Greece’s current account: January-April

The table below shows the development of Greece’s current account in the period January-April 2012 relative to the same period the year before (in BEUR):

2011 2012
Revenue from abroad
Exports 5,9 6,7
Services (e. g. tourism) 6,4  6,4
Other income 1,0 1,1
Current transfers 2,8 2,8
—- —-
Total revenue from abroad 16,1 17,0
Expenses abroad
Imports 15,8 14,0
Services (e. g. tourism) 4,7 4,2
Other expense (e. g. interest) 3,4 2,9
Current transfers 1,6 1,5
—- —-

Total expenses abroad 25,5 22,6
Net foreign deficit (current account) -9,4 -5,6

The improvement continues: the current account deficit declined 40% (!) during this period! Imports declined 11% whereas exports increased 13%!

The discouraging fact is that – as before – after 3 or 4 years of crisis and so-called austerity measures, Greece as a country is still spending 1.330 Euros abroad for every 1.000 Euros earned abroad. That is a 33% excess of spending over income. This is much worse when only considering the trade account where Greece is importing 2.090 Euros for every 1.000 Euros which it is exporting!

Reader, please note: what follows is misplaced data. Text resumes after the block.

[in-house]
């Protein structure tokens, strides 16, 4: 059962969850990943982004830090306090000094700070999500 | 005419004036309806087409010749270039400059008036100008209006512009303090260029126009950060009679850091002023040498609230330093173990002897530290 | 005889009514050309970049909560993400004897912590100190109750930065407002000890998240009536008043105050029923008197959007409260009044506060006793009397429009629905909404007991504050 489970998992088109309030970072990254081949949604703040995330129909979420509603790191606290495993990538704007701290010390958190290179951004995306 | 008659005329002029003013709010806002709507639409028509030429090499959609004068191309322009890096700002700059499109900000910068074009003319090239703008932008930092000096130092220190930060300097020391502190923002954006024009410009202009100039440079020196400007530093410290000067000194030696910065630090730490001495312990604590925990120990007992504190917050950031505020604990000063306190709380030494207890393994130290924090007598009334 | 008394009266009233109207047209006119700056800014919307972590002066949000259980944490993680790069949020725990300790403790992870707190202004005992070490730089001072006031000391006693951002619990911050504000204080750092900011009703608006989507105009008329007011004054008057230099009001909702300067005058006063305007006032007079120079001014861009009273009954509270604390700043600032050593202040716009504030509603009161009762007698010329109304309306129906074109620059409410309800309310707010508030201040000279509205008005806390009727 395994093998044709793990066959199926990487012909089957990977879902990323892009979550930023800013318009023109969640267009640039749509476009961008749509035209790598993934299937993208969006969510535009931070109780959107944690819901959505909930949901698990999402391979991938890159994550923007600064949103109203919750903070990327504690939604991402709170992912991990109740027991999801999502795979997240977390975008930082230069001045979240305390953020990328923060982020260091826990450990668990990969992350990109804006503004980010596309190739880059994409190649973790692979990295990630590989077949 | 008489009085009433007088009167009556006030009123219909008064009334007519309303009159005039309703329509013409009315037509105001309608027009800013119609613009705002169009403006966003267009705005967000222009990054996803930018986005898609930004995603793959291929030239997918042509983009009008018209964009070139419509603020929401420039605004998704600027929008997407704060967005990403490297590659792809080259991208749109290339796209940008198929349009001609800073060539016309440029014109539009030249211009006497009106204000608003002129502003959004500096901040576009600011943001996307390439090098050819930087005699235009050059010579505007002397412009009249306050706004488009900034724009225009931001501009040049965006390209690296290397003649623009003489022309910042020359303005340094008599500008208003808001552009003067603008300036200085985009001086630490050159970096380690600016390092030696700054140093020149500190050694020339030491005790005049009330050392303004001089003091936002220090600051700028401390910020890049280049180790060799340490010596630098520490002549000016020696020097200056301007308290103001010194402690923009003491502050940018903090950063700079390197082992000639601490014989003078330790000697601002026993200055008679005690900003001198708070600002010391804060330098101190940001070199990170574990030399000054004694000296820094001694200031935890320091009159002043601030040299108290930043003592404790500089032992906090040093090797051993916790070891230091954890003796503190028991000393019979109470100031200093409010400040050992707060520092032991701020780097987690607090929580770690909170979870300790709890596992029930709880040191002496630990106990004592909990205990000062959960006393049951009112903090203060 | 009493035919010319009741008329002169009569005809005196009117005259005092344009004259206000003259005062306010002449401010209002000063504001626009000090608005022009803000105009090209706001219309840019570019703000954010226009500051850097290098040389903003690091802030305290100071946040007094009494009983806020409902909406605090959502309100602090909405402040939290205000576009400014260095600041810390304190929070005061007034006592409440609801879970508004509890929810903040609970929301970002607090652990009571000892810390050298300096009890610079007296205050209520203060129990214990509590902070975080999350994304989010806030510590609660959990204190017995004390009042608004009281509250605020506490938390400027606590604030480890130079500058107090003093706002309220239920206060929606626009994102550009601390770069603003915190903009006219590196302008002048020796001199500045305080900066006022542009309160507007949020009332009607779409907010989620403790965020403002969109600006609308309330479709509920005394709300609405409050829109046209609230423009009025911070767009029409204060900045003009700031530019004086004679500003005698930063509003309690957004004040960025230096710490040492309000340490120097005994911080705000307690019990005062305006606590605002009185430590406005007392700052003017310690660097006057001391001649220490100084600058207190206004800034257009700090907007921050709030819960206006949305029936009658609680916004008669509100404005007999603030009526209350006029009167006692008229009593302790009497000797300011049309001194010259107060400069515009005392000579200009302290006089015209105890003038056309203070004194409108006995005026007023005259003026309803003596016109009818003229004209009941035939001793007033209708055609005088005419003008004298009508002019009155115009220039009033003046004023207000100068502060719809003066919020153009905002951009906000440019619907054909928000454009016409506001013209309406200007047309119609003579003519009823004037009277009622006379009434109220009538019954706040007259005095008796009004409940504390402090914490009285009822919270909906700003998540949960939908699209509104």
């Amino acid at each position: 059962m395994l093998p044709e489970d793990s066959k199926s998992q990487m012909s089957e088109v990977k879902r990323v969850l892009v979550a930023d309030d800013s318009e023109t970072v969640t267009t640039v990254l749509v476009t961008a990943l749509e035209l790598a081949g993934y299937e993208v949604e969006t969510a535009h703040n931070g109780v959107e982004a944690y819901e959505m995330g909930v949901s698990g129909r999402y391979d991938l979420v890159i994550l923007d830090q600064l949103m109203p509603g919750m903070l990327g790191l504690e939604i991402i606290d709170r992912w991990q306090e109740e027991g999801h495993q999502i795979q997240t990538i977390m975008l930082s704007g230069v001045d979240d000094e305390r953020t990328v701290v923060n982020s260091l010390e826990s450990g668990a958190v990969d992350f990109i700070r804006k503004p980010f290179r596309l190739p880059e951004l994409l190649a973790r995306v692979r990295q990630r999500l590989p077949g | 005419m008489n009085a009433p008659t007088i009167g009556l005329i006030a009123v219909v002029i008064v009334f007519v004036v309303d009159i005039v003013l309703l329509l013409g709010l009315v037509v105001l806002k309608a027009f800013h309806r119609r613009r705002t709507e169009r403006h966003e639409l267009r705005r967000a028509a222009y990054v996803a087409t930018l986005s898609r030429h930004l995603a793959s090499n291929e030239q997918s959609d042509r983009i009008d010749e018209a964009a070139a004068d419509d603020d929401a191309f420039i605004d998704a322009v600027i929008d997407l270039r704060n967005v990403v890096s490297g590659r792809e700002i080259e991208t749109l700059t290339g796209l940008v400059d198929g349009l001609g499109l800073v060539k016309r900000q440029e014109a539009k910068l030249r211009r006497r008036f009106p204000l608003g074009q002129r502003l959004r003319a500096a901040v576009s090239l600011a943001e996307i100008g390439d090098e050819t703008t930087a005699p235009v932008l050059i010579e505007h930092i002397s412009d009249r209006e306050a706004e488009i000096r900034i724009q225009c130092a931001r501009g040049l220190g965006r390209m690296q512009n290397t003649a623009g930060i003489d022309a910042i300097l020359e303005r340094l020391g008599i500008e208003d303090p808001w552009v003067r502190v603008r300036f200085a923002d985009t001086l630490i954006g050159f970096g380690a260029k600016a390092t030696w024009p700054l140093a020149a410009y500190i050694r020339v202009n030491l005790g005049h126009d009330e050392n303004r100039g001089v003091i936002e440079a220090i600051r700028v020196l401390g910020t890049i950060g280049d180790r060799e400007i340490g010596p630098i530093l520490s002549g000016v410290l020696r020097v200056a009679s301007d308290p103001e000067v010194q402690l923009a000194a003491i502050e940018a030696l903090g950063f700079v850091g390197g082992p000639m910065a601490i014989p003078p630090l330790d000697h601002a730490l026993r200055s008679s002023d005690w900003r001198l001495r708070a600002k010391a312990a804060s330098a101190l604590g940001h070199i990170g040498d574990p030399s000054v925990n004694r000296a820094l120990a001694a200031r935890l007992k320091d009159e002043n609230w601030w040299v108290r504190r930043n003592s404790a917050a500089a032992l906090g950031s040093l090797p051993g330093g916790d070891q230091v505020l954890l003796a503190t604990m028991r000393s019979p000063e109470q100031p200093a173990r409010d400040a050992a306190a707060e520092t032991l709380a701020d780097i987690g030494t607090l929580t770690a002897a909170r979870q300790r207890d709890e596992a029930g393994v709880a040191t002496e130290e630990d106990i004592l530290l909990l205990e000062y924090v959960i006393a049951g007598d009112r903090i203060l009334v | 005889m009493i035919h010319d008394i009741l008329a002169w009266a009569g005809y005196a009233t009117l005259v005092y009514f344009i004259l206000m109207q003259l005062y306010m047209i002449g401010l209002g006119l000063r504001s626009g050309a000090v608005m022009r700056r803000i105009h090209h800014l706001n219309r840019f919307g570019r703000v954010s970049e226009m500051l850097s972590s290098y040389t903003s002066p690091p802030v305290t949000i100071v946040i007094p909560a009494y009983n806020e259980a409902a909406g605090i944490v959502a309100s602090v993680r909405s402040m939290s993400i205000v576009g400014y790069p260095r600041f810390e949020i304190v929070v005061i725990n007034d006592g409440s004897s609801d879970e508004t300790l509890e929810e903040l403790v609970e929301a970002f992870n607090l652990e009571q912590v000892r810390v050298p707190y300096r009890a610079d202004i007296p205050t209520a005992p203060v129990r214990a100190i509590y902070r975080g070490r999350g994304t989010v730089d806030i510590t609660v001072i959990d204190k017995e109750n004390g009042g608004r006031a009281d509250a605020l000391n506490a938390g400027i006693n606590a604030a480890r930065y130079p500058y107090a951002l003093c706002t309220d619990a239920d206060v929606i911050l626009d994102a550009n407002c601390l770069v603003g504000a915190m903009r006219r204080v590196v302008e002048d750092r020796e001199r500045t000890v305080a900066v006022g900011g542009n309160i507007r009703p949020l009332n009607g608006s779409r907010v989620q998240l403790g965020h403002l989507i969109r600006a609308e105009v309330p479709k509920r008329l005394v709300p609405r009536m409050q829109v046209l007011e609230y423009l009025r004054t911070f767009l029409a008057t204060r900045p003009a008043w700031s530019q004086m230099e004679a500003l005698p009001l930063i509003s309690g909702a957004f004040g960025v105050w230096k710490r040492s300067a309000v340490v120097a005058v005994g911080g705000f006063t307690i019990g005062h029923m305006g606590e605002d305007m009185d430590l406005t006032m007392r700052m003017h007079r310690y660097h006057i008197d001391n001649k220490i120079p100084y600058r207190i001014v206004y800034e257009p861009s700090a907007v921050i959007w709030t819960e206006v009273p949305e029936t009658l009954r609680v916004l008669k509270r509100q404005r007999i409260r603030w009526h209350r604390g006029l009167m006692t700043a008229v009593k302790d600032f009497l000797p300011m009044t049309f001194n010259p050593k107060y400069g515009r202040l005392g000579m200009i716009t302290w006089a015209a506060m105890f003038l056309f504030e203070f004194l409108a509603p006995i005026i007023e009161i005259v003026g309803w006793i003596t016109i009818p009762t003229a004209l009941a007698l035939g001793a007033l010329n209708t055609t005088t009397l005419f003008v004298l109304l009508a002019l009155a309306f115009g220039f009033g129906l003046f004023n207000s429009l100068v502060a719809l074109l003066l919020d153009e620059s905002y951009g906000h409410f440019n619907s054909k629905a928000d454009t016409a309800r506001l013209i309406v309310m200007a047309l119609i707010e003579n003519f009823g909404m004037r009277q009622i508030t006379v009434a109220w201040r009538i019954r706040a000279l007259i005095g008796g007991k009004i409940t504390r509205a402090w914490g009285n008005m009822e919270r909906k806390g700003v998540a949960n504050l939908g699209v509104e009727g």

Two questions stand out.

First, as encouraging as it is to see Greece’s exports increasing, the Euro is now near its lowest level versus USD and other currencies since 2008. Could Greece really not make more of an effort to take advantage of this situation and market its exports specifically to non-Euro markets?

Secondly, have structural reforms been made to make sure that imports will not explode again if and when the economy picks up again? The Bank of Greece’s answer to this question is “no”.

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